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Delving into Peggy Lee's Steamy Mystique

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Peggy Lee's most memorable tune was "Fever," slinky and inimitable. The 1958 hit encapsulates what many remember about the singer: her playful delivery, charisma and sexuality. Peter Richmond tells her story in a biography that borrows the song's title.

The woman who was to become the wise-to-the-world Lee was born Norma Deloris Egstrom in North Dakota. She performed with Benny Goodman's orchestra before going on to record and write songs of her own. Hollywood beckoned, too: She earned an Oscar nomination for her portrayal of an alcoholic singer in 1955's Pete Kelly's Blues, opposite the future just-the-facts ma'am star of TV's Dragnet, Jack Webb.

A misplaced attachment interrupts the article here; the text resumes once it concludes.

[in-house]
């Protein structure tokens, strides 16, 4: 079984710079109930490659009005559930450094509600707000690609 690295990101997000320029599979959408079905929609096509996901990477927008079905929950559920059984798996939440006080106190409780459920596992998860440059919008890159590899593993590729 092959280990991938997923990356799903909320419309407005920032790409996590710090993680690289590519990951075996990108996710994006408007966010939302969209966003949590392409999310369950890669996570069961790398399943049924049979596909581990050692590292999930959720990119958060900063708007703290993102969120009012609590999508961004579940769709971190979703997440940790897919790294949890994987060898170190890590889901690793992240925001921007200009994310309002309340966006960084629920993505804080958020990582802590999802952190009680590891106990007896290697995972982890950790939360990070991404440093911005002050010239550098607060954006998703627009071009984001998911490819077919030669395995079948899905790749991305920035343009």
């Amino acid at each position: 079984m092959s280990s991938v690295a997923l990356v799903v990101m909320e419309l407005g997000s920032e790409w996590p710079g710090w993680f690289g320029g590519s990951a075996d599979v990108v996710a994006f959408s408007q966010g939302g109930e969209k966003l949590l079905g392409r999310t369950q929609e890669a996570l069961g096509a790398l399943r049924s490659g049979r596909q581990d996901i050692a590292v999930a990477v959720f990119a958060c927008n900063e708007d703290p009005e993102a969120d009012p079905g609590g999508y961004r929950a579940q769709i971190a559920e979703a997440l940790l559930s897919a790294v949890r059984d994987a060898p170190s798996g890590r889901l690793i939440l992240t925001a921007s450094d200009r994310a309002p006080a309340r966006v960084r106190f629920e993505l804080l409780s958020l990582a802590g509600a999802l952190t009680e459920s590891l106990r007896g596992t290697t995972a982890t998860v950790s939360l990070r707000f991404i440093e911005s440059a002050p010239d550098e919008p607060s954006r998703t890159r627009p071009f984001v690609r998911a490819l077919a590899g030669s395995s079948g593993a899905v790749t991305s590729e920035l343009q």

When Lee died of a heart attack at age 81 in 2002, artists from k.d. lang to Diana Krall noted her influence on their own singing. Among her other hits: "Is That All There Is?" "Manana" and songs for Disney's Lady and the Tramp.

Lee published her own life story in 1989, but Richmond provides the first major biography of the singer. A family statement about Fever seems guarded but generally supportive of the effort, which delves into Lee's difficult childhood and four marriages, as well as her artistic drive.

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